GRAPA is (un)dead

A former insider has leaked some good news for fans of professionalism in revenue assurance, and bad news for fans of the Global Revenue Assurance Professional Association. The reliable source told talkRA that dwindling revenues have forced Papa Rob Mattison to cut GRAPA’s costs to the bone. As suspected, the departure of former GRAPA tutor Louis “I LOVE Revenue Assurance” Khor was a sign of GRAPA’s financial difficulties. Former GRAPA customers have contracted a bad case of ‘once bitten, twice shy’, leaving Papa Rob unable to secure repeat business. In turn, Khor had to leave because he was only paid on a piecemeal basis for the classes he taught. GRAPA’s Marketing Director (the woman responsible for all their email spam) has also left, and even members of Papa Rob’s family have decided to get real jobs elsewhere.

However, we should not rejoice too soon. Papa Rob and his wife Brigitte are like a pair of zombies. When one career/scam comes to its unnatural end, they revive themselves by proclaiming Rob to be a world-renowned expert at something else. Let us not forget that this couple have also described Papa Rob as: an internationally recognized expert in databases, data warehousing, objective technology and data mining; a sought-after speaker at database conferences around the world; a leading international authority on knowledge management; and a best selling author. This makes me wonder how many copies need to be sold, before Rob and Brigitte consider a book to be a ‘best seller’. Neither I nor my talkRA colleagues are best selling authors. But on Amazon, our revenue assurance book has consistently outsold Mattison’s RA manual.

Some recent GRAPA graduates

Papa Rob’s brain was too small for a satisfying meal, said these GRAPA pupils

It must be admitted that there are still some signs of continued life at GRAPA. An advert for a replacement member of staff was recently advertised on Craigslist, paying USD10 per hour. However, those of us with long memories will recall that similar GRAPA jobs used to pay USD12 per hour.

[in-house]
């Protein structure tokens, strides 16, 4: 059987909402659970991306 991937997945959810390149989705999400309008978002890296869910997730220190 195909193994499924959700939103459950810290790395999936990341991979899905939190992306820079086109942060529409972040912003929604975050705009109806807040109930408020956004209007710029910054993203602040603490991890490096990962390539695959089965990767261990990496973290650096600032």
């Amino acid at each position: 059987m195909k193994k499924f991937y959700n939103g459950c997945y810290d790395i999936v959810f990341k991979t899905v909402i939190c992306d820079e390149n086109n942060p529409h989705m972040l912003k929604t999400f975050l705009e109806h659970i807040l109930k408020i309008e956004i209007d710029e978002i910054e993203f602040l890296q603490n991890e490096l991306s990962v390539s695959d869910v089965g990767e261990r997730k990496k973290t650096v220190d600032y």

GRAPA is not dead, but it should be buried. This so-called association, a marketing front for Mattison’s pre-existing consulting and training business, has done irreparable harm to real revenue assurance professionals. Papa Rob spread the irresponsible lie that anyone, with only a bare minimum of training, should expect extravagant pay raises and promotions in return for performing basic revenue assurance reconciliations. In truth, by setting absurdly low standards for qualification, and allowing inexperienced chancers to describe themselves as masters of the topic, they have encouraged an oversupply of under-qualified candidates, chasing an inadequate number of low-paid jobs.

There is one lesson we should learn from Rob Mattison and GRAPA. Papa Rob made some quick cash for himself, but he did not build anything which generated sustainable value in the long run. He has never done the hard work to educate himself, which is why he believes he can be a world-class expert on everything. In turn, he never expected hard work from his students. At GRAPA, he created a few low-grade, short-lived jobs for people without any relevant qualifications or experience, but these jobs did nothing to enhance the CVs or future prospects of the people who filled them. Instead of making revenue assurance a vital activity which rewards its elite practitioners, he turned it into a zombie profession, shambling from one meal to the next, with no sense of direction or purpose.

The obituary for GRAPA is long overdue. Real professionals need to tell their GRAPA-qualified peers that they have embarrassed themselves. We need to kill their zombie careers. When we do that, we give life back to the people who occupied those zombie careers, by giving them the chance to enjoy real professional growth instead. Not everybody’s career will survive. But those that do, will prosper.

Eric Priezkalns
Eric Priezkalns
Eric is the Editor of Commsrisk. Look here for more about the history of Commsrisk and the role played by Eric.

Eric is also the Chief Executive of the Risk & Assurance Group (RAG), a global association of professionals working in risk management and business assurance for communications providers.

Previously Eric was Director of Risk Management for Qatar Telecom and he has worked with Cable & Wireless, T‑Mobile, Sky, Worldcom and other telcos. He was lead author of Revenue Assurance: Expert Opinions for Communications Providers, published by CRC Press. He is a qualified chartered accountant, with degrees in information systems, and in mathematics and philosophy.